We could of course hold a referendum on raising Council Tax above the 2% limit, which with the precept is a 5% limit, etc. Because everyone in Lewisham will be really keen on another referendum!!?? Do you think that, if we did, if we explained the situation in plain facts, if we put the need for more funding to the people of Lewisham, they would be willing to pay more tax? Do you think that they accept that we are doing our best and give Lewisham Council credit for coping with an impossible situation, that, in a time of crisis for local government, we’re all in the same boat and have to pull together? Maybe some do, but as we go out more and more to Lewisham doorsteps in the coming year. I believe we’ll find exactly the opposite is true; if we say we have no money, you know what the retort will be. ‘Well look at the amount of money the Mayor and the senior officers at Lewisham Council make. How is that being in the same boat?’
It would obviously be easier if we were a Tory council. We could argue for a 15% increase in Council Tax to pay for adult social care, and then miraculously change our minds at the last minute and realise that the 5% was a just and equitable settlement all along. We’ll never know why Surrey County Council changed their mind…why a Tory council, whose turf includes constituencies of important Conservative politicians, changed its mind…no I just can’t work it out ...
Let’s not be under any illusions, if we proposed a referendum for extra Council Tax to pay for adult social care, the proposal would not pass. But we need to start this discussion, let’s get it out in the open, it’s almost a question of Lewisham Council making amendments to its own budget, to say what we would do and to state precisely how much it would cost and how much extra people would have to pay on top of what they’re already paying to meet this cost. My argument is not that we should be spending £500,000 on holding a referendum, but that we should be starting the discussion, engaging the people of Lewisham.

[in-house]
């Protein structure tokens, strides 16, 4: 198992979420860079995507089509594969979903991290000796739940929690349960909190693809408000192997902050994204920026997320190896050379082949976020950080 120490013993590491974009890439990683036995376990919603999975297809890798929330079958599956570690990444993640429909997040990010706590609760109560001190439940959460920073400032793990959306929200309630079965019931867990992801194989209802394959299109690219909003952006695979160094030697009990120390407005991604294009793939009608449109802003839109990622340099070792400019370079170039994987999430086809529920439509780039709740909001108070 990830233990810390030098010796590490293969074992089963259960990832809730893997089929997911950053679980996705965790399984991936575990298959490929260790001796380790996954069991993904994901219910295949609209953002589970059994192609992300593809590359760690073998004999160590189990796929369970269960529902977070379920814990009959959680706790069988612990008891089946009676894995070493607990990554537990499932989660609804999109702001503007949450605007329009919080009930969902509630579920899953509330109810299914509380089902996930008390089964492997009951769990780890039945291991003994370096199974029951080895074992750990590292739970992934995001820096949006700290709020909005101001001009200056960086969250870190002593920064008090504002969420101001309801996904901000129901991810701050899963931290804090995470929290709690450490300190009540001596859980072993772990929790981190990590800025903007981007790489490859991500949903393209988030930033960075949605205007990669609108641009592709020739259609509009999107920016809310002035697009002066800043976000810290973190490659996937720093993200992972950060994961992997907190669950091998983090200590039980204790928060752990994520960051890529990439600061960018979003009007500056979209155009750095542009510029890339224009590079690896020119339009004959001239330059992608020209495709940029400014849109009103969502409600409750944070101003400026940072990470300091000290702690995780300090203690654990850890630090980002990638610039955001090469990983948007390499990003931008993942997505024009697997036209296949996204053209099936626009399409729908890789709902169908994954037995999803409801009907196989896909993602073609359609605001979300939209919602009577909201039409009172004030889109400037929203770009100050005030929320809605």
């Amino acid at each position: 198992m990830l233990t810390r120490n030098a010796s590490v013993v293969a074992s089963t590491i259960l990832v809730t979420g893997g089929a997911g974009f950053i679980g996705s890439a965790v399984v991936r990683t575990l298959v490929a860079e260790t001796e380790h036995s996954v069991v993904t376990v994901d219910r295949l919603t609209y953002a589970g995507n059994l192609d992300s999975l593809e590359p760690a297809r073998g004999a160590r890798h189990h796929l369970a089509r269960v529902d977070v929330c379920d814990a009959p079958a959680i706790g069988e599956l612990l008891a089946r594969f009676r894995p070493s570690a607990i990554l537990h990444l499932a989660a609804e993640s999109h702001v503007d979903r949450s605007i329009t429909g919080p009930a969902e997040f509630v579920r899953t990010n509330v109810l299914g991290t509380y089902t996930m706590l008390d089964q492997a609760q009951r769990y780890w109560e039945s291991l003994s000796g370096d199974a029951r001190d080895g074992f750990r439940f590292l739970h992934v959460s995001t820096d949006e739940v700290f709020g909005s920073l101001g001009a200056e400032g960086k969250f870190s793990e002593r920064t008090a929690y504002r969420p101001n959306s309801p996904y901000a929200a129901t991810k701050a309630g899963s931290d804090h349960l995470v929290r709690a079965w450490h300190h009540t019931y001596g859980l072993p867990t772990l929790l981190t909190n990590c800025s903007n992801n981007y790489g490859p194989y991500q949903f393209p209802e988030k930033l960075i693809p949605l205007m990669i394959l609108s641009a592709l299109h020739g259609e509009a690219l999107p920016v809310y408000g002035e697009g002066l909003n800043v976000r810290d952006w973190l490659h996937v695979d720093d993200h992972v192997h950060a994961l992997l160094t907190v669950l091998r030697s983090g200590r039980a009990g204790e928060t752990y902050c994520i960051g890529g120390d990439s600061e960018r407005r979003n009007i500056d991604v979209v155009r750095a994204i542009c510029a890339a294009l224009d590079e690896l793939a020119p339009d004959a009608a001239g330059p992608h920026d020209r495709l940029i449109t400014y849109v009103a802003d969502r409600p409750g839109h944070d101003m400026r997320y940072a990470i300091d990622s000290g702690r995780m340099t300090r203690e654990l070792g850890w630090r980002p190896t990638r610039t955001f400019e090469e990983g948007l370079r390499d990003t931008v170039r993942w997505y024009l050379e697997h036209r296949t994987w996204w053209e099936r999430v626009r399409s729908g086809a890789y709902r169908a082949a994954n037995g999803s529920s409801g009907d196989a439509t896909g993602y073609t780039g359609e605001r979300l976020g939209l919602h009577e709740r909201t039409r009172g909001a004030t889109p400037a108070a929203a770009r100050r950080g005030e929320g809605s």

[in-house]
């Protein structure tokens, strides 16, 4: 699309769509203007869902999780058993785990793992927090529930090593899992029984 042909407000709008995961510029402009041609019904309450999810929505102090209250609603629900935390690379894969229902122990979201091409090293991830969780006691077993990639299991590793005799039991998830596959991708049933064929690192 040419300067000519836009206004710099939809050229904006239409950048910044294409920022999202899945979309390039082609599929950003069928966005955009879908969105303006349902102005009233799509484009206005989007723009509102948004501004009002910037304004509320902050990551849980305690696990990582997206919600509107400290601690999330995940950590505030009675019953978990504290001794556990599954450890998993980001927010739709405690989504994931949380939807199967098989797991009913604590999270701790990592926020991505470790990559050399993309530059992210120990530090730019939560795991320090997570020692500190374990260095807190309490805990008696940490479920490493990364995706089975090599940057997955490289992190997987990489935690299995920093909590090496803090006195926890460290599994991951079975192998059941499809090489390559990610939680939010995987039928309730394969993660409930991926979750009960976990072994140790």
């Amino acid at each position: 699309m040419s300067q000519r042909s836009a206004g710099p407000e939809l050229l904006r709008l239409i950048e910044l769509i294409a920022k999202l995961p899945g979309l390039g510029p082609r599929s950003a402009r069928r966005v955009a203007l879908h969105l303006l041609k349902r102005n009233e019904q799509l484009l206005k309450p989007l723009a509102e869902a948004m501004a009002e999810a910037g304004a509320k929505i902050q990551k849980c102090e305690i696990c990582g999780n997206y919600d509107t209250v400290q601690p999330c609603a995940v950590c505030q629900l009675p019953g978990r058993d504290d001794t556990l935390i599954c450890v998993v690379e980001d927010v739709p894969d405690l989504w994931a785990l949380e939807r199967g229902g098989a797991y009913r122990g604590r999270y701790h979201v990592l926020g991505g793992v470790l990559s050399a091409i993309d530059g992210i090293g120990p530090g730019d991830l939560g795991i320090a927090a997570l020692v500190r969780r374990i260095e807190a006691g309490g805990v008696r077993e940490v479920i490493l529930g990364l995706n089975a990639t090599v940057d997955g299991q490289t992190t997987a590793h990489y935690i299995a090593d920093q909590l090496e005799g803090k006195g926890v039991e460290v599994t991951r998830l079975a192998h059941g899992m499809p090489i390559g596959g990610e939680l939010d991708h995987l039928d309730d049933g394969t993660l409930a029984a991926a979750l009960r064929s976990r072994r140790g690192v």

Because why wouldn’t such a proposal pass? It won’t pass not because people of Lewisham don’t understand that Tory ideologues are imposing their own visions on us, that this is abject vandalism on the part of national government, but because this council has failed to persuade them that we are actually all in this together. Lewisham is top heavy in terms of salaries for its leaders, and the people know this. We are NOT all in the same boat.
Let’s imagine a resident walking through Lewisham, past the closed libraries, and the big Lewisham Council finger appears in the sky saying to him: education, community cohesion, it’s not for you! Past the dozens of new builds this Labour council has constructed throughout Lewisham, with absolutely no social housing provision, again the big finger points: ‘A home, warmth, safety, community; it’s not for you! Oh but, by the way, our senior officers are earning huge salaries, and also, can we increase your Council Tax by another 10%?’
This council is almost dead, the death by a thousand cuts analogy is a well-worn one, but in this case, it is accurate – and it is exsanguination that will carry us off. We are at death’s door and we must do something. I will quote Bristol Green Party Councillor Carla Denyer “if Labour leaders …joined with the Greens and other progressive parties and unions the message would be so much stronger. If they were to join us in prioritising sending a united and firm message saying “no, you can’t do this, people are going to die because of these cuts, you have to give us more” and refused to cooperate until they listened, well that’s an incredibly large combined population to say no to”.
But the Labour Party in Bristol is going to do nothing in this regard and I have no doubt that the Labour Party in Lewisham will be equally as unresponsive to the only way we can possibly mitigate this vandalism, and that is to join together, to put aside our differences and to persuade the people of Lewisham that we are all in this together. You are so obsessed with internal Labour party politics, with trying to figure out whether Mr Corbyn is a good thing or a bad thing, that you risk fiddling while Lewisham burns, whilst Nero sits in his high office partaking of his high salary, surrounded by Lewisham council acolytes on equally high salaries. The people of Lewisham know: we are not all in this together.
And, colleagues, if Lewisham Labour Party is not able or willing to see the bigger picture and to work with like-minded people for the greater good. If there is no social housing provision, if we cannot maintain such a valuable resource as Lewisham’s libraries,
I warn you not to grow poor
I warn you not to want a house to live in
I warn you not to want to read a book"